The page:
Helping Birds in Small Spaces
Urbanisation is making it increasingly difficult for birds to find sufficient natural food, with gardens adopting hard landscaping such as decking or car parking and green spaces being given over to development. Many new build estates are smaller than they were 20 years ago so the size of our gardens is also reducing, but it’s quite easy to use your garden to help the birds, even if you only have a small space, or even just a balcony.
Food & Feeders
The fragmented habitat in towns and cities can cause temporary shortages of natural food, which is why year-round feeding has been recommended in the UK for over 20 years.
Restrictions in space do not need to restrict your options when it comes to selecting the right foods for your garden birds. There are a wide-variety of high quality bird foods available; from seed mixes and peanuts, to high calorie food in jars and fat balls & suet cakes – and many foods don’t need a feeder to be put out in the garden which is also beneficial when space is tight.
If you do want to add a feeder, they come in all different shapes and sizes to suit every type of space and budget. These include wall mounted feeders, and window feeders which require very little space. There are also specialist brackets and adaptors to help you create feeding stations by mounting traditional feeders on fences, decking or balconies.
This makes the possibility of offering a quality bird food possible for everyone, regardless of how much space you have available.
Regardless of space, or how many birds you have visiting your garden, it is important to choose good quality, calorie packed food to give the birds the help that they need. Sunflower hearts and peanuts contain lots of energy, or you can choose a mix such as Hi-Energy No Mess or Hi-Energy Supreme that are also rich in calories. Our peanut cakes are another great source of energy and are available in a variety of sizes and flavours, including filled coconuts and a range of nutritious treats.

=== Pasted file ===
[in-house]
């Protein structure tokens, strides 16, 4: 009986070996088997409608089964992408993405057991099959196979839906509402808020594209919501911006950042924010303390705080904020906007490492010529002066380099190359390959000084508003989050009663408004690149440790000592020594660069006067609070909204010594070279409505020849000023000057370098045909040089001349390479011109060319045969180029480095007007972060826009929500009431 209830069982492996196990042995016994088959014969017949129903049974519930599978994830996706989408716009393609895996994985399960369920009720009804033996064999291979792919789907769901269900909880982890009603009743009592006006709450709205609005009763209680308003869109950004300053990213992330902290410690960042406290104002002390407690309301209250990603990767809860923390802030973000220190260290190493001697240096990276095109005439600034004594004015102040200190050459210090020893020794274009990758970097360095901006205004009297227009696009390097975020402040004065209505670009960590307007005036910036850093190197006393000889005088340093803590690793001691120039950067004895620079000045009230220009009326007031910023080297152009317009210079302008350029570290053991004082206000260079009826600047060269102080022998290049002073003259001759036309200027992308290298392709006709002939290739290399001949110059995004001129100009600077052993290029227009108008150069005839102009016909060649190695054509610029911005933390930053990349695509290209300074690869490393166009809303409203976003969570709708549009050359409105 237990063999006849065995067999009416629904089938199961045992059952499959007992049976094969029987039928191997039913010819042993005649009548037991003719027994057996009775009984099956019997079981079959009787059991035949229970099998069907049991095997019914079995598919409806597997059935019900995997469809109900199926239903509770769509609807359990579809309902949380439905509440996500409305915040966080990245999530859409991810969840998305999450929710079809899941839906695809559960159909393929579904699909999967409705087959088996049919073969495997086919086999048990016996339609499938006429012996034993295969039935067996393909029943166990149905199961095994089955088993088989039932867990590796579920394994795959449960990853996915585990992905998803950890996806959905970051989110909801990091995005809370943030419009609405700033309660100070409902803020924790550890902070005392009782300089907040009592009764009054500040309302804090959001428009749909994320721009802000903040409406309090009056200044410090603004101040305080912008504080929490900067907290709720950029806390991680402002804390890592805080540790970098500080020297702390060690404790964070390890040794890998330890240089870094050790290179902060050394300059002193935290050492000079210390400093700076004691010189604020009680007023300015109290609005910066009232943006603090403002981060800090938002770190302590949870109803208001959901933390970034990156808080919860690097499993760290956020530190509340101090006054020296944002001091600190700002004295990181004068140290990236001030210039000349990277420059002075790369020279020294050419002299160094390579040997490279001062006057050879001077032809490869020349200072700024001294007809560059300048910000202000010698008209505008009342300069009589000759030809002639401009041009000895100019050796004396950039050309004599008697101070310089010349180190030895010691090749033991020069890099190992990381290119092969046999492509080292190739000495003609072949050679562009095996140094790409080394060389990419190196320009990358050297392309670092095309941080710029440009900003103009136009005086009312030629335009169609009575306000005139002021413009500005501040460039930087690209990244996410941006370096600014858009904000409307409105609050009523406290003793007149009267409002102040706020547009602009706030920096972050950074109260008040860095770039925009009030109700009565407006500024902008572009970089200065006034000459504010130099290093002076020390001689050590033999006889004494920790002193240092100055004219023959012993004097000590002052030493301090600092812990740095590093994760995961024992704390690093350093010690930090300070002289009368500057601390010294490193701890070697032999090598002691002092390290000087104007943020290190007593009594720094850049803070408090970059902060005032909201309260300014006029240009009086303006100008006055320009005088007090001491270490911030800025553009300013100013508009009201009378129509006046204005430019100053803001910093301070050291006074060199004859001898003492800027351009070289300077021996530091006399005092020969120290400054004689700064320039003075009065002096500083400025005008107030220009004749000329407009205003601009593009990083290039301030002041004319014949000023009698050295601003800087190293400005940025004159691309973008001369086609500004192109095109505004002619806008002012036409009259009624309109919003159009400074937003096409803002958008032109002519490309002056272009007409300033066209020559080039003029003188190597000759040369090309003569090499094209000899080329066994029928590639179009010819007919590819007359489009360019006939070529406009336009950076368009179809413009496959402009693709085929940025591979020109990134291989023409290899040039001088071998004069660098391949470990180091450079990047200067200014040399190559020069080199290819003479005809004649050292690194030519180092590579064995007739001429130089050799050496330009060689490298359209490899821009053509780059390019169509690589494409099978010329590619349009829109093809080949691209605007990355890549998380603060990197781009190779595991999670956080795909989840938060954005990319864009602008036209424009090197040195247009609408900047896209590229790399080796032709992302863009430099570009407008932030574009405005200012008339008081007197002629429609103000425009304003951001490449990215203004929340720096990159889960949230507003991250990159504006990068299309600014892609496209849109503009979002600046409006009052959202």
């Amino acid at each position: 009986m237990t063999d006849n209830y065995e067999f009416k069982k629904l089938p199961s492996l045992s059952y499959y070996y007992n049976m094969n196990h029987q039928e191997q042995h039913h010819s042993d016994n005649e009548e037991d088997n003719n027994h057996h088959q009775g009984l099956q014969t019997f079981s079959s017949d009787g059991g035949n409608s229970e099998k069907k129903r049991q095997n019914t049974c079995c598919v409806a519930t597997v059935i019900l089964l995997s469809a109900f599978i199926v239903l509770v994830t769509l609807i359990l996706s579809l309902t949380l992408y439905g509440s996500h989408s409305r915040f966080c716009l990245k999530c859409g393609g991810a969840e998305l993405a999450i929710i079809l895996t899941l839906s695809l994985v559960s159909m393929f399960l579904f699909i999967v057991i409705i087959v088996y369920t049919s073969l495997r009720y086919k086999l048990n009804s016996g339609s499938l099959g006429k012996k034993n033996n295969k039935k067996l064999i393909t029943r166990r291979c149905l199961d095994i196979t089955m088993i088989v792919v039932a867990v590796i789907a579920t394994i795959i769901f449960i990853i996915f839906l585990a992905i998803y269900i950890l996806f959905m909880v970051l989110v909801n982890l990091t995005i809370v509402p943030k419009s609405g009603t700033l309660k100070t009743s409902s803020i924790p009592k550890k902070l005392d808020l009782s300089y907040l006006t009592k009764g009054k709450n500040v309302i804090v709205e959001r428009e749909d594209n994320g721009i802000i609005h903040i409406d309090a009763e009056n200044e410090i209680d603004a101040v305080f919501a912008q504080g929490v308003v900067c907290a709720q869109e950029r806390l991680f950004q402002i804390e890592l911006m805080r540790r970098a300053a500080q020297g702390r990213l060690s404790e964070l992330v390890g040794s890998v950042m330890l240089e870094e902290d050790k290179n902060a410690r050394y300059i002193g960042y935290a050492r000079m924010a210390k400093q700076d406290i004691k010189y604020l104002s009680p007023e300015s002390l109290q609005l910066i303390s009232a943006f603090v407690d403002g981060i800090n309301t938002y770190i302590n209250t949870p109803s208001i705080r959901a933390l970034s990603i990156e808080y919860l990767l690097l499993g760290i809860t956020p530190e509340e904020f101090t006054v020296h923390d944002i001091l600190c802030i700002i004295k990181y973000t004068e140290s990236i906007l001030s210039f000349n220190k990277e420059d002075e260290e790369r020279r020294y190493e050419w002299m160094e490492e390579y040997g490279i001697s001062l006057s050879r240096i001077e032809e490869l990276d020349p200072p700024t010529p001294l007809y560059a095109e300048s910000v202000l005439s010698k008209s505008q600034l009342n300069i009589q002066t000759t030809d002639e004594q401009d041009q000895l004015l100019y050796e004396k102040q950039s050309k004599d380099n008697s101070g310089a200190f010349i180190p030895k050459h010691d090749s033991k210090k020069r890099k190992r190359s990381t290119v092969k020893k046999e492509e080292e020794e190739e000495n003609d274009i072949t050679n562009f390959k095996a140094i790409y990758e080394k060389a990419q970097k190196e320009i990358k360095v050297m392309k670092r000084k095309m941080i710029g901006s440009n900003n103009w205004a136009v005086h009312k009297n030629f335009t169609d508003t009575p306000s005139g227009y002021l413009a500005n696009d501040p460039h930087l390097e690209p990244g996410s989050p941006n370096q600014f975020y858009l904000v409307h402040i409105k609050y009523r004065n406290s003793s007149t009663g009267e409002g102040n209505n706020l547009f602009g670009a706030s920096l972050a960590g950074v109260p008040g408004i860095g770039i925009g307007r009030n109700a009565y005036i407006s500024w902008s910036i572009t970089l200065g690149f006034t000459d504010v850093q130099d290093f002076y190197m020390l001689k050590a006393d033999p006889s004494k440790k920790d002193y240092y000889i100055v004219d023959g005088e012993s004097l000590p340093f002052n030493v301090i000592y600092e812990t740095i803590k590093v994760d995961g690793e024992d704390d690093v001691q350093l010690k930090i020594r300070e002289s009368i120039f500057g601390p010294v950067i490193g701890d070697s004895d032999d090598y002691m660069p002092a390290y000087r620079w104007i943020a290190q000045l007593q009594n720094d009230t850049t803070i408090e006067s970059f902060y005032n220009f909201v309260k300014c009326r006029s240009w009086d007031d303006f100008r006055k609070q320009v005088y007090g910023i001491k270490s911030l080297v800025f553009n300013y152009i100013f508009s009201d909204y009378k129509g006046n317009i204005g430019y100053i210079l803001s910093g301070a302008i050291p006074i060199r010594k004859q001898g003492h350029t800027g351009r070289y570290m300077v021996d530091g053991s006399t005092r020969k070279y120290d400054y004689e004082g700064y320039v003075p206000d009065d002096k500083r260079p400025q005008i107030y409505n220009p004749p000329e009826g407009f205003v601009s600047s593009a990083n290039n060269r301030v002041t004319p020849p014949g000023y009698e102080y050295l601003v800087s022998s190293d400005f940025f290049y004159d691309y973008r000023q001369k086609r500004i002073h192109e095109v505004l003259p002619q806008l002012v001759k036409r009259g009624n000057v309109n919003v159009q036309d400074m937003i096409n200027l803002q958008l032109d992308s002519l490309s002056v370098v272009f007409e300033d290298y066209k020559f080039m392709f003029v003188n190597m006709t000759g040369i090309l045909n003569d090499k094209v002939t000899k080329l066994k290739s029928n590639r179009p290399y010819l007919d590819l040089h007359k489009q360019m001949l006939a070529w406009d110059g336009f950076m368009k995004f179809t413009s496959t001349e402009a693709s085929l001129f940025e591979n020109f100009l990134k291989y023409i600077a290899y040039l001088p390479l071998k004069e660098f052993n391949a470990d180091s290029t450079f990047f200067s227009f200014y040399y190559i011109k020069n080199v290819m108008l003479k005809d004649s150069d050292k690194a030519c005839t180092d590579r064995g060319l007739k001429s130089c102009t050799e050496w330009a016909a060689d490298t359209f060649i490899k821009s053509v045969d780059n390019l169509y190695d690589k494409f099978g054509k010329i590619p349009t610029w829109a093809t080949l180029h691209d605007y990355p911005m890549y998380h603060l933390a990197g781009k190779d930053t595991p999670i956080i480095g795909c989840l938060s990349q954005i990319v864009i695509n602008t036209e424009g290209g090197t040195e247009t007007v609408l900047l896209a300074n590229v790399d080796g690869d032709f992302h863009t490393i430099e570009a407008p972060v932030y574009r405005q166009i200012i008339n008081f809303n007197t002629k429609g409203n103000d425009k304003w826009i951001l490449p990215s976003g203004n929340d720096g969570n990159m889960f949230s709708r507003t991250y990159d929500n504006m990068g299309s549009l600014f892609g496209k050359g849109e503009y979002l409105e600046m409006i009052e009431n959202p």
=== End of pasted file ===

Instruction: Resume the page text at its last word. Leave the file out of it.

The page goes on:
If you only have a balcony or roof garden, and even if these are at some height above the ground, Robins, Blue Tits and Great Tits are quite likely to appear, and readily take to suitably placed nest boxes. If you are able to plant wall climbing plants to create some additional cover in close proximity to the nest box, this will help birds feel more secure with their surroundings and increase the likelihood of breeding birds residing in your nest box.
Even in small spaces, House Sparrows, Starlings and Swifts are classic urban birds and use our homes as nesting habitat instead of the cliffs and hollow trees they would once have relied on. If you have these species within your locality, a nest box placed on a wall, tree or garden shed is likely to create interest from breeding pairs. Find out more about putting up nest boxes here.
Planting for wildlife
No matter how small the space it’s possible to garden for wildlife, even on a balcony. Plants such as the Mini Buddlejas can be grown in containers and will attract a range of beneficial insects. For autumn colour the Dogwood and will look great and will produce summer flowers that are attractive to bees and other pollinators, followed by berries that are a delicacy for the birds.
It’s also worth considering fruit bushes such as blackberries or raspberries that will produce fruit that you can enjoy as well as the birds.
Other ways to help wildlife
As well as providing nest boxes, food and plants to encourage wildlife there are other options such as adding an insect shelter, bat box or bird bath. If your garden gets visited by hedgehogs, squirrels or frogs and toads you will find a range of products in this catalogue to help you to help your wildlife.
In short, no matter how small the garden or balcony, it’s always possible to bring nature closer.
If you are still unsure about how you can help, please call our free wildlife advice line , and one of our friendly customer advisors will be happy to assist you.